- I open MP to 250, he shoves 4,000, I call with AKs, he has AJo, I win
Here’s a better recording of the hand:
- 8 players, 50/100/10 level, 3400 stack, I open 250 in MP w/AKs, folds to BB (LAG donk who 3bets a ton) and he os 4,000 w/AJo, I call.
The added info will allow you to do a better analysis later in Flopzilla or however you study.
And, I want to emphasize the word “practice.” It will take time for you to be able to recall the action at the end of a hand so you can write it down accurately. But, practice makes perfect, and perfect practice makes a winner.
- Review – When you’re back home, take out your notes and start analyzing hands. If your notes are complete enough to allow for good analysis, then great! But, you might find some hands where you missed some key bit of info and you have to think back and try to remember what it was. Take this mistake with you the next time you play and practice taking better notes.
- Post – Post your hands in forums or in Facebook Groups (like the Smart Poker Study FB Group). One of the great things about doing this with LIVE hands is the forum members will ask you all sorts of questions like, “Has he ever 3bet light before?” or “What type of player is he?” or “What’s your image?” or “How close were you to the money?” These questions will help you realize what info you’re missing when recording LIVE hands and you can learn from this.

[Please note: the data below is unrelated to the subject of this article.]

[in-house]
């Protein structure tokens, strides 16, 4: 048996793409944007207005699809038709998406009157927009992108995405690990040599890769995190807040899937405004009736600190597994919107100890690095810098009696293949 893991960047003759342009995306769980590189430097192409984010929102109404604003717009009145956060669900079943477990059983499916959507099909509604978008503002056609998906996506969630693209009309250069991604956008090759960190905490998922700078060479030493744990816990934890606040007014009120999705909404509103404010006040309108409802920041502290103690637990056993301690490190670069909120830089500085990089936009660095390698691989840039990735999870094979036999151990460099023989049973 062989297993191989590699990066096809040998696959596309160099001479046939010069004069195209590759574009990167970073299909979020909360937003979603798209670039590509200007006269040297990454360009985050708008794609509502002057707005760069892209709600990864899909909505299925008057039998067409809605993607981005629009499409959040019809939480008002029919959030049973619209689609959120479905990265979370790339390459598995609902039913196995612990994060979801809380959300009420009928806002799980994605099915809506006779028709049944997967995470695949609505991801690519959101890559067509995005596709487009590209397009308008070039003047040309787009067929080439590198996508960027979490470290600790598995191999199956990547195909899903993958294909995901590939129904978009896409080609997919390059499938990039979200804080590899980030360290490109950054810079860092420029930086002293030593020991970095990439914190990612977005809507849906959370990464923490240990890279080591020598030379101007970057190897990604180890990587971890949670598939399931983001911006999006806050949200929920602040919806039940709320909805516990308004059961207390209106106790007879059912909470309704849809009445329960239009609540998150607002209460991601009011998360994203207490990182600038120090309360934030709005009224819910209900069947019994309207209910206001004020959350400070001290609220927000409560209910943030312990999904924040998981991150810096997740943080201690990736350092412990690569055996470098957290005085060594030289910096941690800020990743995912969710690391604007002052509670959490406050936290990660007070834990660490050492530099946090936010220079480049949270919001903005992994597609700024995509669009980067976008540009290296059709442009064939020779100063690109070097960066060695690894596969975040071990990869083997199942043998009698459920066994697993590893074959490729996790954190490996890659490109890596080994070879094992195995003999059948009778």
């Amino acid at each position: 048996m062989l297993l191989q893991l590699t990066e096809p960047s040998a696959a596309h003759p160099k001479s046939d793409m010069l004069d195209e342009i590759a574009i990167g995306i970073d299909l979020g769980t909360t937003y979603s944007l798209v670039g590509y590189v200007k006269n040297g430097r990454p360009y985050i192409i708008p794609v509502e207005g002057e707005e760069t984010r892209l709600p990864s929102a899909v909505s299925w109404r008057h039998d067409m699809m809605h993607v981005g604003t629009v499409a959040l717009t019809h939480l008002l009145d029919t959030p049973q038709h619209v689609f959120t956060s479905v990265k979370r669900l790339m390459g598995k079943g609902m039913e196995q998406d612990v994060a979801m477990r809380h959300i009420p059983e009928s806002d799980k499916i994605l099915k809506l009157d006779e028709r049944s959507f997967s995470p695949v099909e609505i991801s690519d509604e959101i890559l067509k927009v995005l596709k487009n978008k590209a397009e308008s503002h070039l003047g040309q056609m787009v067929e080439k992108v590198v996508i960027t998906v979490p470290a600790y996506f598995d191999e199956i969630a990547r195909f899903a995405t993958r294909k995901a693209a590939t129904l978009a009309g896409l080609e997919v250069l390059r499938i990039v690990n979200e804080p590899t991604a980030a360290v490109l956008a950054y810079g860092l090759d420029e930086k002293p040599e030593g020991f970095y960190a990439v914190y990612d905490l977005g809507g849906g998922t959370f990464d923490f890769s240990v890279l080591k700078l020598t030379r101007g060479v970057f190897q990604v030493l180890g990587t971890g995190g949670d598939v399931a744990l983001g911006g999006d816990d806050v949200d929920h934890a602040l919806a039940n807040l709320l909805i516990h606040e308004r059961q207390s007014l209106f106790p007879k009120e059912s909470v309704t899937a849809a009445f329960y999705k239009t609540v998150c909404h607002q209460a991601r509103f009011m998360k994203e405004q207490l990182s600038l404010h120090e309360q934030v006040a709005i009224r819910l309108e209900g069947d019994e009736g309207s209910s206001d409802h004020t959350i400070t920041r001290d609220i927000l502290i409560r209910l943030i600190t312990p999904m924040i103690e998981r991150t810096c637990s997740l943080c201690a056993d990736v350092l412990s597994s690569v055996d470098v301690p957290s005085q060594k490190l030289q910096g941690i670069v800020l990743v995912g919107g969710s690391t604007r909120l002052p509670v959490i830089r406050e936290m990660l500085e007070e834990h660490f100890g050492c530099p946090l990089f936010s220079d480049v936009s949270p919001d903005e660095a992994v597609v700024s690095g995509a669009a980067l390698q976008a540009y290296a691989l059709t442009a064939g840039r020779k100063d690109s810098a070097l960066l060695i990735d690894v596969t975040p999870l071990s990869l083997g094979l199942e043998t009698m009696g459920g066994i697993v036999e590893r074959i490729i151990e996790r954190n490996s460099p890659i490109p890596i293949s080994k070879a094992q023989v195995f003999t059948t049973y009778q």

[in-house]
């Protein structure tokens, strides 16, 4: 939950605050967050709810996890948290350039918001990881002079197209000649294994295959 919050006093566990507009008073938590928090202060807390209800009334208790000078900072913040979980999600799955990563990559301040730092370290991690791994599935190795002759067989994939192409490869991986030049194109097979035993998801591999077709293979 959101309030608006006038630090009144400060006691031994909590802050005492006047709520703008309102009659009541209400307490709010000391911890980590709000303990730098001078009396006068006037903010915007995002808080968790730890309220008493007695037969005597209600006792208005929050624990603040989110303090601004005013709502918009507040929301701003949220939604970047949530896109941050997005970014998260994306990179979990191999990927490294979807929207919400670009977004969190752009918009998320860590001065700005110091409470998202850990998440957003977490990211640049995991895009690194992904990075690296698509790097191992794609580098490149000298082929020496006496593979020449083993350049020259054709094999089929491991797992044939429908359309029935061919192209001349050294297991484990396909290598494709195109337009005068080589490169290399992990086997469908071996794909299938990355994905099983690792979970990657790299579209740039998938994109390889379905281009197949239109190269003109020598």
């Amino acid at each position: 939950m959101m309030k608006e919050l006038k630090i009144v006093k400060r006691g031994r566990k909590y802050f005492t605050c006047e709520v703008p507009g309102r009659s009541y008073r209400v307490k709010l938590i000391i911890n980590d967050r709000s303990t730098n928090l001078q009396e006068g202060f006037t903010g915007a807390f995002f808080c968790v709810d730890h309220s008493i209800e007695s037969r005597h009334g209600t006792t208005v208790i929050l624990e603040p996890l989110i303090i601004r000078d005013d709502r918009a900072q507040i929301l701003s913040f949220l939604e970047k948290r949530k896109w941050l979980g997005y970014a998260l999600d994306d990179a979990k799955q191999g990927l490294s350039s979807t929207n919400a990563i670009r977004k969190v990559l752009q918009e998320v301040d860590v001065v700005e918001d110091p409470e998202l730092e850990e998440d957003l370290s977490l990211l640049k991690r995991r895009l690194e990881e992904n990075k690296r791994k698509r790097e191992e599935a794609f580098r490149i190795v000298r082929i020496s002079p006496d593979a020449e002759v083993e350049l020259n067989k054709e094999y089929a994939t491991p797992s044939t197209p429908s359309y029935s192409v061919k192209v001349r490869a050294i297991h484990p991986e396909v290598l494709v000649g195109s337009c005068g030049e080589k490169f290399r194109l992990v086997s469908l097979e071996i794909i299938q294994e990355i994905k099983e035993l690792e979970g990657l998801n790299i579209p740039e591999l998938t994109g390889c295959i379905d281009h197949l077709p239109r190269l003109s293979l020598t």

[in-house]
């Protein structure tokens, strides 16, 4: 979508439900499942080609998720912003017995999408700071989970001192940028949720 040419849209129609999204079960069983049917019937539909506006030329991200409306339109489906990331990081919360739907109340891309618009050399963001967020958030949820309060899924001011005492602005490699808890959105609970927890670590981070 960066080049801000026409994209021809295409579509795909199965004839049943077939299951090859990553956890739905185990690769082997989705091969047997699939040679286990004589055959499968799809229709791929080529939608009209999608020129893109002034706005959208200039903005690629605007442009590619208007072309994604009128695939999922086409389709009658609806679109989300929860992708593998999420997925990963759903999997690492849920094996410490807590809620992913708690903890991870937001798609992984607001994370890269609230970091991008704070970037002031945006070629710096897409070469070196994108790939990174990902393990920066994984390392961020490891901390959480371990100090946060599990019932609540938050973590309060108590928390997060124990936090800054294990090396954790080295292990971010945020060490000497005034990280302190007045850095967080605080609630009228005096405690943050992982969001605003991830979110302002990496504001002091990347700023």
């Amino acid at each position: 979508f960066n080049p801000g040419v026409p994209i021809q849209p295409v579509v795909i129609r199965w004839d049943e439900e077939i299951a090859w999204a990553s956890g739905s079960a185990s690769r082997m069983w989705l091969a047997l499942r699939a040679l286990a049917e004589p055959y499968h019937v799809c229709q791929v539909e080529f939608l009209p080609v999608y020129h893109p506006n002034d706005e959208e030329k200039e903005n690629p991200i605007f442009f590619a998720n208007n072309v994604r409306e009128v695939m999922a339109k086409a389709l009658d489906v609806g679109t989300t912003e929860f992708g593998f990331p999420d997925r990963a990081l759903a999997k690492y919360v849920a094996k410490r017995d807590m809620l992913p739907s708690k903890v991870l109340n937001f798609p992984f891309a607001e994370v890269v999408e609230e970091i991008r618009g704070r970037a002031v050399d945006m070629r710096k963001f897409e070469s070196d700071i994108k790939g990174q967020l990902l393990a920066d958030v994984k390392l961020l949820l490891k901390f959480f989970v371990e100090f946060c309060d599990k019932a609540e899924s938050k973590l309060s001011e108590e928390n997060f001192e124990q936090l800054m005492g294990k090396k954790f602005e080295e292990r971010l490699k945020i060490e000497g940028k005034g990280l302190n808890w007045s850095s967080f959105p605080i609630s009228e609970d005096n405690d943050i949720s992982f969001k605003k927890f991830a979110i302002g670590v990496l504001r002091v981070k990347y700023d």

- Learn – In the Review and Post steps you’ll realize what info you’re missing when recording LIVE hands. Learn from this. Commit to not missing these the next time. Make a list of the key things you need to record for precise analysis later.
- Repeat – Take all you’ve learned into your next session and practice taking better notes. The more you do this, the better you’ll get. That’s how guys like Andrew Brokos and Nate Meyvis are able to write books about their LIVE tourney play. They simply take great notes, and it came from tons of practice.
Question 3 from Firaga (9:30)
1) When you develop a plan for the flop that involves your plan for further streets, how important is it that you stick to that plan in the middle of the hand, even when presented with clear evidence that your plan may not have been a good plan? Then he goes into an example hand.
2) Prior to Black Friday, I was a winning regular in SNG tournaments, but I also played a lot of cash games. I left poker and returned recently to find SNG traffic is at a crawl compared to what it used to be, and my cash game is way behind the curve. My biggest concern is that long-term, there is more profitability in cash games than SNG’s, and that playing in SNG’s to build my bankroll will damage my development as a cash-game player. Do you think there is any benefit to playing both regularly (not in the same session, maybe alternating weekly) or do you think it would be better to specialize in one and mix in an occasional sprinkling of the other for variety? Am I worried for no good reason?